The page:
New Heavenly Records signees The Orielles have just taken the UK by storm with a massive tour: and it's only up from here.
Teenage trio The Orielles are destined to become Halifax's greatest exports. Having met at a house party, they bonded over a shared love of US bands from the 90s. "Henry was wearing a Green Day t-shirt, and we thought it was really cool," remembers 18-year-old vocalist Esmé Dee Hand Halford. After striking up an instant friendship, Esme, her sister Sidonie B, 21, and guitarist Henry Carlyle Wade, 17, decided to meet up for a jam the next day. "Then we just started gigging," Sidonie recalls, adding that they were originally "doing covers" but decided to make their own tracks soon after.
"We did our first gig at a little place called The Doghouse, just down the road from our house," Esme says, before Henry chips in describing it as "a working men's club environment". As for the crowd at their debut show, the audience were all sat down "so it was a little bit weird", Henry considers. "We didn't know what to expect, but we soon realised it was so much better when the crowds are stood up, people are getting into it and dancing: it's good to see. And from there it just kept going."
Currently, they're in the middle of listening to Late Night Tales: ‘At The Movies' while travelling to London for a gig at The Social. Their tour bus soundtrack is telling of The Orielles' musical and creative influences; Esme and Sidonie are passionate about film, while Henry adores art; "we're all quite creative, I guess," Esme says. The show comes at the opening leg of a 19-date UK tour: not bad for a band with only a handful of released songs to their name. But The Orielles' productions are far from ordinary fare: debut single ‘Sugar Tastes Like Salt' is an eight-minute-plus burst of sprawling spatial-funk that's full of confidence.
"We started writing it when we were projecting Quentin Tarantino's film Death Proof," Esme reveals of its cinematic inspiration. "It was a sort of soundtrack to the last chase scene at the end, and then we were adding lyrics and other stuff to it and extended it like mad. The lyrics are also a satire of celebrity culture and the media…"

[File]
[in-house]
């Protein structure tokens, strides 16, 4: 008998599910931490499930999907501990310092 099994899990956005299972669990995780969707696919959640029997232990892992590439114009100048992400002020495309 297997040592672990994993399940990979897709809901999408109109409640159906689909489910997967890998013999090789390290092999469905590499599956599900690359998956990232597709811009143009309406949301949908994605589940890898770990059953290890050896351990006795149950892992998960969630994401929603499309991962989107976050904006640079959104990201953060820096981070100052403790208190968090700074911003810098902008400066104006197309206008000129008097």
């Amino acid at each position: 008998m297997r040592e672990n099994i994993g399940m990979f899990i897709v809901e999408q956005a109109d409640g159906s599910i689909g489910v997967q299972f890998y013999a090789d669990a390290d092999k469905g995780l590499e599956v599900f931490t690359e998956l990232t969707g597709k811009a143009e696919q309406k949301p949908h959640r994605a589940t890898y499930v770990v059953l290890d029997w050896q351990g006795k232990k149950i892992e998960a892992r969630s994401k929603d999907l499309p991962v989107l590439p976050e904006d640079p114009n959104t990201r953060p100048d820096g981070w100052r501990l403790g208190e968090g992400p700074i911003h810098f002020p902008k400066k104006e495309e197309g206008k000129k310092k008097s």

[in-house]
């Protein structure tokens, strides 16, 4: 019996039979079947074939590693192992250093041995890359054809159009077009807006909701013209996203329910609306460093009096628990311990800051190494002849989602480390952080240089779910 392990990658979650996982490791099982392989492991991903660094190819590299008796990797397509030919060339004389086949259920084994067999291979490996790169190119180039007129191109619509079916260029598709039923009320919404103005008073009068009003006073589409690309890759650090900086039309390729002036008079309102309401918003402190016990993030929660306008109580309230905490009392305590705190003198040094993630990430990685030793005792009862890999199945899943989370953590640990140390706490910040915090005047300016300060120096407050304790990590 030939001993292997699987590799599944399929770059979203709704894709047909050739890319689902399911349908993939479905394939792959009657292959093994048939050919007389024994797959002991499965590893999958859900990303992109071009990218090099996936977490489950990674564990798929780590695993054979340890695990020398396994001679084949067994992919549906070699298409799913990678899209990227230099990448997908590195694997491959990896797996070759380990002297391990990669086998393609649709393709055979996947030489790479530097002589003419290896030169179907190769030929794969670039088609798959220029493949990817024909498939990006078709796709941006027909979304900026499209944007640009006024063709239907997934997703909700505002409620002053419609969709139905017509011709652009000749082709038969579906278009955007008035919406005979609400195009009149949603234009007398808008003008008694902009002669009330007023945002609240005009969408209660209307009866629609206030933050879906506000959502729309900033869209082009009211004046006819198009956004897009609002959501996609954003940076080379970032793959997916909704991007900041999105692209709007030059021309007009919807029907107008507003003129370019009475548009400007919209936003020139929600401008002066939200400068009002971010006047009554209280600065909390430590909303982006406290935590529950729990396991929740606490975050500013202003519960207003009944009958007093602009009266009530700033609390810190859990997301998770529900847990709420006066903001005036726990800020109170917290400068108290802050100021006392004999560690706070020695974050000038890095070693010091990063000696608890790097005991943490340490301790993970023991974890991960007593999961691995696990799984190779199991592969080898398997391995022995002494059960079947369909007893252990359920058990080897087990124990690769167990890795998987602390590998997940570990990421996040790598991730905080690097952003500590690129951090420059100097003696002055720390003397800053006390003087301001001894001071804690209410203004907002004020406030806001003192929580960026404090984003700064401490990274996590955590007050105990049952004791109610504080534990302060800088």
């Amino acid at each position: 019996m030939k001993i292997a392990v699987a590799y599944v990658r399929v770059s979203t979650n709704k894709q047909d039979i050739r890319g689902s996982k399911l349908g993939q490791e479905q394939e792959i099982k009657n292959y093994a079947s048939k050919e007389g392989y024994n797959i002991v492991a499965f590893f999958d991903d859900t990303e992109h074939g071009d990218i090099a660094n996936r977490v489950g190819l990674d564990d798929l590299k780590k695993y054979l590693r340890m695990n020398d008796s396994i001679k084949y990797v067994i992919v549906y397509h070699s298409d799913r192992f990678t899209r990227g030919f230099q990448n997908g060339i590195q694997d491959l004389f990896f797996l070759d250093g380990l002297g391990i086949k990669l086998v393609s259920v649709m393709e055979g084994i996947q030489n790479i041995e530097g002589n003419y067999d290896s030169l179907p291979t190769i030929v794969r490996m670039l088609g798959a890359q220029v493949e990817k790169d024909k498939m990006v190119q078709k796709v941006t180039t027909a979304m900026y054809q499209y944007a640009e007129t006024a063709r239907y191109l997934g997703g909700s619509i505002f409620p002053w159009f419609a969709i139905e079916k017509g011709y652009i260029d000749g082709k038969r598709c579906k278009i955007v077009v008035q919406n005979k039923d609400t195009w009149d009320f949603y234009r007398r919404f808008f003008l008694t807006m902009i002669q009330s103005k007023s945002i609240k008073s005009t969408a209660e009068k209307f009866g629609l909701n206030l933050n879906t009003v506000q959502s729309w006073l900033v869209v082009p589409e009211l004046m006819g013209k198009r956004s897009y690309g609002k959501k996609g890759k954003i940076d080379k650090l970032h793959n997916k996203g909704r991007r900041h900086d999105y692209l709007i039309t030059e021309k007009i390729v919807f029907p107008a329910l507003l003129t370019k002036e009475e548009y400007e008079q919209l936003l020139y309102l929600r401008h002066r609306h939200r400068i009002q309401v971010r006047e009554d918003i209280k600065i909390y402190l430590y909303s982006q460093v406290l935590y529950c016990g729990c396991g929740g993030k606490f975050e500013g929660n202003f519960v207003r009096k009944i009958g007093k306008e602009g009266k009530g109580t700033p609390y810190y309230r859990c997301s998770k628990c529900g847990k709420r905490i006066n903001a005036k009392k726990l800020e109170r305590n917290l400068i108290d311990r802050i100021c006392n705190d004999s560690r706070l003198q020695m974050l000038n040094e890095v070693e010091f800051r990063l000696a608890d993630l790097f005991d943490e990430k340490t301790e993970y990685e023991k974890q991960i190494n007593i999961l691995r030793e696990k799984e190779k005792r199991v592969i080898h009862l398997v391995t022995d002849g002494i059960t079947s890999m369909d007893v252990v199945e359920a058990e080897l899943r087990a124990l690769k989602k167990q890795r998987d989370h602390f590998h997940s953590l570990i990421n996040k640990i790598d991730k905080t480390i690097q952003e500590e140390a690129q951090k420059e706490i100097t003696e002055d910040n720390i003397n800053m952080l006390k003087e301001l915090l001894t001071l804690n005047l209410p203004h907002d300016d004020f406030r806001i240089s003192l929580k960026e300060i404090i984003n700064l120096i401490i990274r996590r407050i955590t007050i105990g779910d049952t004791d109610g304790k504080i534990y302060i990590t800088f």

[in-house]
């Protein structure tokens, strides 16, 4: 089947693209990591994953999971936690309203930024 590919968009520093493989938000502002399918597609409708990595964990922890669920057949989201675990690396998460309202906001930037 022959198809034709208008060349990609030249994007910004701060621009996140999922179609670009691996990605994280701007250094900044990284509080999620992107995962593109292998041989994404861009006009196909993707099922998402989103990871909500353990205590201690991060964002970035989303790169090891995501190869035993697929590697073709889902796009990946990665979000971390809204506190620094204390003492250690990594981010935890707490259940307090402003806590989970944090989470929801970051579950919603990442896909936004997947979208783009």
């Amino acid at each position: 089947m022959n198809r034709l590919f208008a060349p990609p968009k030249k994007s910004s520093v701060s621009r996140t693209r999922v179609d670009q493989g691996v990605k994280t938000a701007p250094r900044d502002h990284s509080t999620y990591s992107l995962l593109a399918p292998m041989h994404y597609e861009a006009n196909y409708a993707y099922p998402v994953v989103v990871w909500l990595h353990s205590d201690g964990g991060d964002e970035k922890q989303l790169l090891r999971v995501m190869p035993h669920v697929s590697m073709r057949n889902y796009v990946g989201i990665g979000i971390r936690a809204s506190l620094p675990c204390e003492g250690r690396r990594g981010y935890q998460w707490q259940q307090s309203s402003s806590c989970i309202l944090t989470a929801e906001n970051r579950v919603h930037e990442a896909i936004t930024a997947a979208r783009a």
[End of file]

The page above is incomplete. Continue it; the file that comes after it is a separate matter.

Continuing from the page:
Their meandering, expectation-defying debut was recorded with Marta Salogni, an equally exciting young producer. "She's really fucking good," Henry gushes. "She completely knows her stuff and lets us do anything." Working with Marta at their Manchester house-like studio wakes them up in the mornings, too.
"We all just bounce off each other with good ideas, and we have the energy to do shit early in the morning because we've got a good vibe going together," he adds. "We do long bursts of 14-plus hours," Sidonie continues: "It's always a long session with her, but I guess that makes it more fun because we'll work late into the night and that's when we come up with our most creative ideas."
It's unsurprising that they've been signed to the iconic Heavenly Recordings so quickly, having transformed from a hotly-tipped local band to one of the country's most exciting groups. The label's head honcho reportedly caught them supporting new label-mates The Parrots and signed them in autumn 2016 after being sent an album's worth of demo tracks.
Growing up in Halifax, the music scene is mainly made up of bands playing covers the group say. "There are a lot of younger people playing music, but not that many important bands," Henry considers. In terms of their individual influences, sisters Esme and Sidonie would listen to their parents' music: Grandaddy and The Beach Boys records among them; "One of our earliest memories is listening to ‘Pet Sounds' on a long journey in the car," Esme recalls.
Music's in their blood too; their dad is drummer who was in an 80s indie band. As a group, Henry cites Pixies and Sonic Youth as important influences, as well as The Pastels – who the trio recently met in Glasgow. "They're lovely people," Sidonie gushes; "they were dead nice, and they brought us all a gin and tonic."
They should get used to being treated like stars, because their next single, ‘I Only Bought It for the Bottle', is just as infectious (if not more so) and a perfect follow-up. "I guess we like people to consider and appreciate the lyrics - that's the hardest thing for us anyway," Sidonie suggests. "That's about narcissism, and we wrote it inspired by the Nicolas Winding Refn film The Neon Demon," they reveal.
"It's a really, really good film and we kind of based it around that; buying things for the look as apposed to what they actually do. We found it quite ironic as well because we'd printed up some ‘I Only Brought It for the Bottle' t-shirts but we'd never played the song live or recorded it at the time, and people were buying the t-shirt. So it proves the point of the lyrics, really."
Looking ahead to The Orielles busy calendar and an album's already in the works. "We're facing a little bit more pressure than we did before being signed to Heavenly because we've got a lot more going on," Sidonie says. "Obviously we're enjoying it so much, and a lot of the pressure's actually been lifted with being signed; being an unsigned band is a much harder situation to be in, but we've always carried on and persevered."
Taken from the June issue of Dork, out now.